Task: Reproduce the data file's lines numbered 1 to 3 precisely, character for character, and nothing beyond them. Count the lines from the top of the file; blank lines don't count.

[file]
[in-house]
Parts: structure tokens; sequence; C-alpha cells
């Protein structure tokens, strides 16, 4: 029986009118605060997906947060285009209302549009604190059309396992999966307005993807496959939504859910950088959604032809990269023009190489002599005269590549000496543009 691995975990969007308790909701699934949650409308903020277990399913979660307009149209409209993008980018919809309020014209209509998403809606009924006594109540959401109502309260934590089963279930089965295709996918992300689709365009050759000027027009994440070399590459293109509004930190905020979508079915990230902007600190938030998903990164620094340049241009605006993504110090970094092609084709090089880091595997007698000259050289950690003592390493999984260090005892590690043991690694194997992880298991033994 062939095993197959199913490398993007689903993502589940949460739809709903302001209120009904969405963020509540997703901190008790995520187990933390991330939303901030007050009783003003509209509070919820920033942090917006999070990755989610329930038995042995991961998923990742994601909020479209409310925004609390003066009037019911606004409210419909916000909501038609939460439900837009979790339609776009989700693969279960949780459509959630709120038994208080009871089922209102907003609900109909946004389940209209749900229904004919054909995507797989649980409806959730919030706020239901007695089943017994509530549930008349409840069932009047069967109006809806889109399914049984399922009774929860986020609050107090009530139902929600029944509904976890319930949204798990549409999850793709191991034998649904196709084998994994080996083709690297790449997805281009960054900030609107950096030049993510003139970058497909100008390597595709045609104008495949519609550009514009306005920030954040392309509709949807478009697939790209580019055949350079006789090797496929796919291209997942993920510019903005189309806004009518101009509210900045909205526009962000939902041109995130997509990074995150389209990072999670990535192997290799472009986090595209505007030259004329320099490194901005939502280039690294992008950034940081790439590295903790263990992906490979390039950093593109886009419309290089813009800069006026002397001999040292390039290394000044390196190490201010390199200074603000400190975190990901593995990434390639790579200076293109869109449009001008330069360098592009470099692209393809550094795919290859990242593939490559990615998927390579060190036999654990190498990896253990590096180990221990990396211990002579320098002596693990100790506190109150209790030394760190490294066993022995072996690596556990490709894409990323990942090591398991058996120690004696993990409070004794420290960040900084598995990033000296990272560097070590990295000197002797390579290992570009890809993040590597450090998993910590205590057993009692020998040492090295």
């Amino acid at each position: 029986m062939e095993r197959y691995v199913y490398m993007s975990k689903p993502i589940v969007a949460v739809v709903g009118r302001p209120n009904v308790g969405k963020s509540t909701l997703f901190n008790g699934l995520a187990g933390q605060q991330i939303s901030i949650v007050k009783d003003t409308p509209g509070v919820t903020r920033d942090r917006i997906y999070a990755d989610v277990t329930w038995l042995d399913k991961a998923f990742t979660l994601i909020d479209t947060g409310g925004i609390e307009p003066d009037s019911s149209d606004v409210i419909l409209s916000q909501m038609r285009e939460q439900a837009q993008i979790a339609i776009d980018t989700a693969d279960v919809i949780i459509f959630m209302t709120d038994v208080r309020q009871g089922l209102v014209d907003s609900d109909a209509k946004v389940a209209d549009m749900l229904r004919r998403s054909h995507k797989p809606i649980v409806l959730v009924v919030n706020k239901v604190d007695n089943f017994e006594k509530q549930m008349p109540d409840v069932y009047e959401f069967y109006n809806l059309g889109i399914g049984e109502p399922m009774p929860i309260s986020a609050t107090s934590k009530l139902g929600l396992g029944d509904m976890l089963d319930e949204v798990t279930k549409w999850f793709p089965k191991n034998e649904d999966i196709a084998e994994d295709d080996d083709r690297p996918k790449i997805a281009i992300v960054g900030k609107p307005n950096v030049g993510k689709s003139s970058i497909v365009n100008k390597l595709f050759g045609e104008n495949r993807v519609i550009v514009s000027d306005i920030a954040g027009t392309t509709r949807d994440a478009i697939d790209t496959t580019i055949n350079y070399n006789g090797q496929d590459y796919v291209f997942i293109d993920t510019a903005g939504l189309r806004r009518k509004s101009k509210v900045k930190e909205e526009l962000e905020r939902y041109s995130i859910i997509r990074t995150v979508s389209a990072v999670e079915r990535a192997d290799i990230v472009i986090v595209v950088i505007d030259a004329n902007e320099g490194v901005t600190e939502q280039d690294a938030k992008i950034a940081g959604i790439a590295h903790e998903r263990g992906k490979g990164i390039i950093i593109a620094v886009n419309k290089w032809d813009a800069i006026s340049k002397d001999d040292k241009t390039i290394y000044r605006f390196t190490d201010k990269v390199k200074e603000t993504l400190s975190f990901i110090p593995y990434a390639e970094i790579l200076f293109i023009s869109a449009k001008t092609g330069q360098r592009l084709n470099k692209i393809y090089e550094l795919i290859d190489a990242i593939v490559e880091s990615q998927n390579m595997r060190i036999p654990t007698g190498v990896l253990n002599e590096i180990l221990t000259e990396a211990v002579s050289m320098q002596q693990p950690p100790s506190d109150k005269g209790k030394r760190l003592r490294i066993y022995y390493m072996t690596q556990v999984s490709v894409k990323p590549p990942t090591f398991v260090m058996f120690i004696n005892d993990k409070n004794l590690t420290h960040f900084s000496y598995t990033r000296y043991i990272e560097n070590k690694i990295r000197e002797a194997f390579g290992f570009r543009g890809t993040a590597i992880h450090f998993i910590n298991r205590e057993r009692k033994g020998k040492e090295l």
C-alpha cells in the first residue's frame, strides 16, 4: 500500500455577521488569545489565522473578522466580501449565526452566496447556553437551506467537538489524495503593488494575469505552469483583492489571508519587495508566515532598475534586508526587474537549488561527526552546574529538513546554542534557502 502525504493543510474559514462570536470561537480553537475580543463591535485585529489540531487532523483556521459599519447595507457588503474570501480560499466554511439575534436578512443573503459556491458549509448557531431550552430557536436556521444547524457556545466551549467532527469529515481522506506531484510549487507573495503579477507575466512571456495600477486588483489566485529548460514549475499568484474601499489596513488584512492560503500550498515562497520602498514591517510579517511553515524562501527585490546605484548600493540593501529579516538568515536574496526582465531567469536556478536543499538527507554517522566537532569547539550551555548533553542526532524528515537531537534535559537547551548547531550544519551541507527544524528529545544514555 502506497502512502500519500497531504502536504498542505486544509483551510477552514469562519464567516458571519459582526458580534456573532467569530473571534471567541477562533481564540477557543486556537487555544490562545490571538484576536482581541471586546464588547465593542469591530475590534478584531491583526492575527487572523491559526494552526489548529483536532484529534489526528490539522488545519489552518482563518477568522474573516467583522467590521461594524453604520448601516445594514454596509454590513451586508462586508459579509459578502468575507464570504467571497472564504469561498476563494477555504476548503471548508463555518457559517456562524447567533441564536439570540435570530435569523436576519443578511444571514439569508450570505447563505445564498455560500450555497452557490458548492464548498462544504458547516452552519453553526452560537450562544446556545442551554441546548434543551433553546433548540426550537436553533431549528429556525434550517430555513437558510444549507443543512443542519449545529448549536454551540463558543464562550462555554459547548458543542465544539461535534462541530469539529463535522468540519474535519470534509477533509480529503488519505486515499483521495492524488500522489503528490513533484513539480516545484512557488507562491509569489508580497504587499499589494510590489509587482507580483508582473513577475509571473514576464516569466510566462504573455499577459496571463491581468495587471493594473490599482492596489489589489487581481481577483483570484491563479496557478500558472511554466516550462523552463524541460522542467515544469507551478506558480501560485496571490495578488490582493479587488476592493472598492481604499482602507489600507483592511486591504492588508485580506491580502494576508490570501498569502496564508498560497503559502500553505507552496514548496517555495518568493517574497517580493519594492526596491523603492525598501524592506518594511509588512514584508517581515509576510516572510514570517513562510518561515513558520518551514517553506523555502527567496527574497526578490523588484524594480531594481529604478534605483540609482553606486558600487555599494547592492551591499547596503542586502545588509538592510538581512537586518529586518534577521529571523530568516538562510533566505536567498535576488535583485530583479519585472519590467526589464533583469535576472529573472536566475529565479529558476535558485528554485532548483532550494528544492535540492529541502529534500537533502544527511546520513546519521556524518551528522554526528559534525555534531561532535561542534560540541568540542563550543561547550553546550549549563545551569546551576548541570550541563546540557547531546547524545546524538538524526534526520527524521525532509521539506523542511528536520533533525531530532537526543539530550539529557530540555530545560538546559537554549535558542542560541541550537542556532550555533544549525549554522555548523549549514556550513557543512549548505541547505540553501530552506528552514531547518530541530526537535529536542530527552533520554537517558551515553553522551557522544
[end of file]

[in-house]
Parts: structure tokens; sequence; C-alpha cells
């Protein structure tokens, strides 16, 4: 029986009118605060997906947060285009209302549009604190059309396992999966307005993807496959939504859910950088959604032809990269023009190489002599005269590549000496543009 691995975990969007308790909701699934949650409308903020277990399913979660307009149209409209993008980018919809309020014209209509998403809606009924006594109540959401109502309260934590089963279930089965295709996918992300689709365009050759000027027009994440070399590459293109509004930190905020979508079915990230902007600190938030998903990164620094340049241009605006993504110090970094092609084709090089880091595997007698000259050289950690003592390493999984260090005892590690043991690694194997992880298991033994 062939095993197959199913490398993007689903993502589940949460739809709903302001209120009904969405963020509540997703901190008790995520187990933390991330939303901030007050009783003003509209509070919820920033942090917006999070990755989610329930038995042995991961998923990742994601909020479209409310925004609390003066009037019911606004409210419909916000909501038609939460439900837009979790339609776009989700693969279960949780459509959630709120038994208080009871089922209102907003609900109909946004389940209209749900229904004919054909995507797989649980409806959730919030706020239901007695089943017994509530549930008349409840069932009047069967109006809806889109399914049984399922009774929860986020609050107090009530139902929600029944509904976890319930949204798990549409999850793709191991034998649904196709084998994994080996083709690297790449997805281009960054900030609107950096030049993510003139970058497909100008390597595709045609104008495949519609550009514009306005920030954040392309509709949807478009697939790209580019055949350079006789090797496929796919291209997942993920510019903005189309806004009518101009509210900045909205526009962000939902041109995130997509990074995150389209990072999670990535192997290799472009986090595209505007030259004329320099490194901005939502280039690294992008950034940081790439590295903790263990992906490979390039950093593109886009419309290089813009800069006026002397001999040292390039290394000044390196190490201010390199200074603000400190975190990901593995990434390639790579200076293109869109449009001008330069360098592009470099692209393809550094795919290859990242593939490559990615998927390579060190036999654990190498990896253990590096180990221990990396211990002579320098002596693990100790506190109150209790030394760190490294066993022995072996690596556990490709894409990323990942090591398991058996120690004696993990409070004794420290960040900084598995990033000296990272560097070590990295000197002797390579290992570009890809993040590597450090998993910590205590057993009692020998040492090295």